Tuesday, April 10, 2012
Proving Eric Holder Wrong
Here is Joan Walsh talking about, what else, how Republicans are racists, specifically the Republicans at the National Review:
Rich Lowry himself, though he has now distanced himself and his magazine from “Derb’s” crude racism, continued Buckley’s tradition last week, with a tendentious column accusing black leaders of “politicizing” Martin’s death while “ignoring” the problem of black teens murdered by other black teens. (This has become a big fake issue on the right.) Lowry ignores years of hard work to combat “black on black crime” by national and local black leaders.
OK, Ms. Walsh had before this paragraph accused Bill Buckley of being a racist "with finesse" for talking frankly about the over-representation of black defendants in the criminal justice system. She puts quotes around "politicize" and "ignoring" as if she were quoting Mr. Lowery, but he never used those words in his column. Indeed what he said is true: There is no doubt that a black on black murder generates very little national press while black on black murder is the norm, by a huge margin (so huge a margin, one has to wonder what's up with that?) The Trayvon Martin tragedy, however, is generating huge national press. Why?
To point out the facts about black on black crime, is for the left, as Ms. Walsh has shown us, supposedly to miss the point of the Trayvon Martin matter and engage on a "fake" issue. She chides Rich Lowery for ignoring the "years of hard work...by national and local black leaders" to combat the more common crime stats. Who'd been doing that? What leader? What work, hard or otherwise? I can think of no such efforts and, sadly, Ms. Walsh provides us no links to this difficult labor. (If anyone has really been addressing the more common problem, he or she certainly hasn't been very effective).
The murders Lowry writes about indeed deserve more attention and more outrage than they inspire, but it’s preposterous to claim black leaders haven’t demanded society pay attention. They have, and sadly, they will again; it’s the larger society that refuses to listen.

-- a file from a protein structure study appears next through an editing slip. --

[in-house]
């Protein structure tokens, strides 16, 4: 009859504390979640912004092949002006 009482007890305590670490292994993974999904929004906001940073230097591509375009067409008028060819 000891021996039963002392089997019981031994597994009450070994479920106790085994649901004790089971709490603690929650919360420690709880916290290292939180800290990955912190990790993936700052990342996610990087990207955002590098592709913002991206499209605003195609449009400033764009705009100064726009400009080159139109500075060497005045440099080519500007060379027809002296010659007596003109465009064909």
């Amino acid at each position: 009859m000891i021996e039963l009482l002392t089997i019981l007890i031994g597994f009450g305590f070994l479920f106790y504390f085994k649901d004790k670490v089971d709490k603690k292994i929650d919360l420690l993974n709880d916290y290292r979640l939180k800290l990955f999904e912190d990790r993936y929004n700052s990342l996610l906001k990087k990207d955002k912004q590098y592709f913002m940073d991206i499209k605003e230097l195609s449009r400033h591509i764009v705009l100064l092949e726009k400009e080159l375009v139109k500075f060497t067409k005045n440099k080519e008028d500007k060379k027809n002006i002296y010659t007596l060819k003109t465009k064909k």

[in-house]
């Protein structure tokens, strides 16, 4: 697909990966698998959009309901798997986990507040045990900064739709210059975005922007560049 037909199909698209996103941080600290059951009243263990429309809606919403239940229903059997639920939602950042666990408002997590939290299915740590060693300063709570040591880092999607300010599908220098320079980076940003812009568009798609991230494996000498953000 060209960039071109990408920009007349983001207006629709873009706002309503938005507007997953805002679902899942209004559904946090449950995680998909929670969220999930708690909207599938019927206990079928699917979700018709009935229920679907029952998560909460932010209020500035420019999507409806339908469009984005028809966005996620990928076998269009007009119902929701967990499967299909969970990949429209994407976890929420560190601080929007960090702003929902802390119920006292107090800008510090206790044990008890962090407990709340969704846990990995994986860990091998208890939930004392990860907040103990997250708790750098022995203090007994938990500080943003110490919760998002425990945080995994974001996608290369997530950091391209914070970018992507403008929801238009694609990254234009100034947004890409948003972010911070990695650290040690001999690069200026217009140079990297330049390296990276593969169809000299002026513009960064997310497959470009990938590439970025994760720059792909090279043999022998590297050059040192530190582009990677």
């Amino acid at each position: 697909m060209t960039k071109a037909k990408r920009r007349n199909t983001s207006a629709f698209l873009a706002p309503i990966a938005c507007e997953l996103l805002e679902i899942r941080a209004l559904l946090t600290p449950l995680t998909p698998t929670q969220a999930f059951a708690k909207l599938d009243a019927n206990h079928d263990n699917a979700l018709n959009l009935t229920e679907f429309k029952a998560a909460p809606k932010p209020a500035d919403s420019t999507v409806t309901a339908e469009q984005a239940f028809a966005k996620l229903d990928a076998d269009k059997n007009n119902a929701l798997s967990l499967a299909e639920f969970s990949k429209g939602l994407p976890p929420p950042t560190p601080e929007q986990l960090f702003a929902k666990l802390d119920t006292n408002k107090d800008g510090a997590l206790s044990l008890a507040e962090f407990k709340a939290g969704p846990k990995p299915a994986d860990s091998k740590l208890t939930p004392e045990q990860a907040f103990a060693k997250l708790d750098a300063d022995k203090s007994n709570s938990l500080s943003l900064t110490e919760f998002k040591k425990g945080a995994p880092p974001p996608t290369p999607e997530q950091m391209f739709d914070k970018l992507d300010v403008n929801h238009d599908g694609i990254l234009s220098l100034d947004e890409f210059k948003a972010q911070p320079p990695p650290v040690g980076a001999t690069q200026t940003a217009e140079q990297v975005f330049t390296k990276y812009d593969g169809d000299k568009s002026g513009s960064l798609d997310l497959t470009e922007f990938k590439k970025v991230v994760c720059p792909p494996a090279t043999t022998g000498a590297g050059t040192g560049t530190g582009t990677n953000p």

OK, so she admits that the very common scenario, a black youth killed by another black youth, doesn't generate much press attention, just as Lowery and others have pointed out, but she accuses Lowery of saying something that he never said in his "tendentious column," namely, that black leaders have done little to nothing about black on black crime. Lowery accused them merely of seizing on the outlier for their selective outrage. Indeed they have. But more to the point: I'm listening. I'm in fact all ears about black on black crime and the causes and the solutions the black leaders are supposedly working so hard to identify and to propose respectively. I just don't know what they are, largely because, I suspect, there have been none. Black on black crime is just not discussed among polite, lefty society. To do so would be, dare I say it, racist.
She winds up:
Meanwhile, the right-wing outrage machine is more concerned that Zimmerman may be being wrongly accused of racism than that a boy died largely because he’s black. William F. Buckley’s magazine played a key role in building that outrage machine, and it continues to keep it going, whether or not John Derbyshire works there anymore.
The right wing outrage machine? I thought it was a "noise machine." I could have sworn I've heard that term before. What we on the right were concerned with was the press, and the black leadership, ignoring the lack of knowledge of complete (or nearly any) facts about the shooting while judging Mr. Zimmerman guilty of murder. That Zimmerman was called a racist was a lesser concern to us cogs in the Republican "outrage machine" (largely because that erstwhile potent epithet has been thoroughly debased lately). Of course, to Ms. Walsh and her ilk, Zimmerman's imagined racism is the paramount concern. I would venture to differ, to say that Mr. Martin's skin color had little to do with his being shot, rather it was his decision to approach Mr. Zimmerman and, likely, assault him which were the proximate causes of the shooting. Race, I believe, ultimately has very little to do with this case, the media's and the black leaders' selling points notwithstanding. Which is part of the reason we on the right have been covering the coverage and pointing out its lies by elipsis all the while wondering why this case, and not the 18 times more likely scenarios, were ginning up all the outrage.
Even ignoring the completely projected "outrage machine" meme, the truth is that Bill Buckley had nothing to do with anything Ms. Walsh is complaining of here. Her entire point to this piece, such as it is, is fiction, along the trusted "progressive" meme--"you're being racist for pointing out facts about race we choose to ignore."
Even deeper than that is the campaign season lefty talking point: "Whatever it is the Republicans are doing, it is wrong, and racist."
My ultimate response is a yawn.
The dispatcher said, we don't need you to do that (follow him), to which Zimmmerman relplied "ok" I don't know if the dispatcher is a police officer or not, but even if the dispatcher was giving a lawful order, disobedience to a lawful order is not, I think, the type of criminal behavior that makes it second degree murder. I'm much more interested in who is yelling for help on the 911 tape. That might well be key.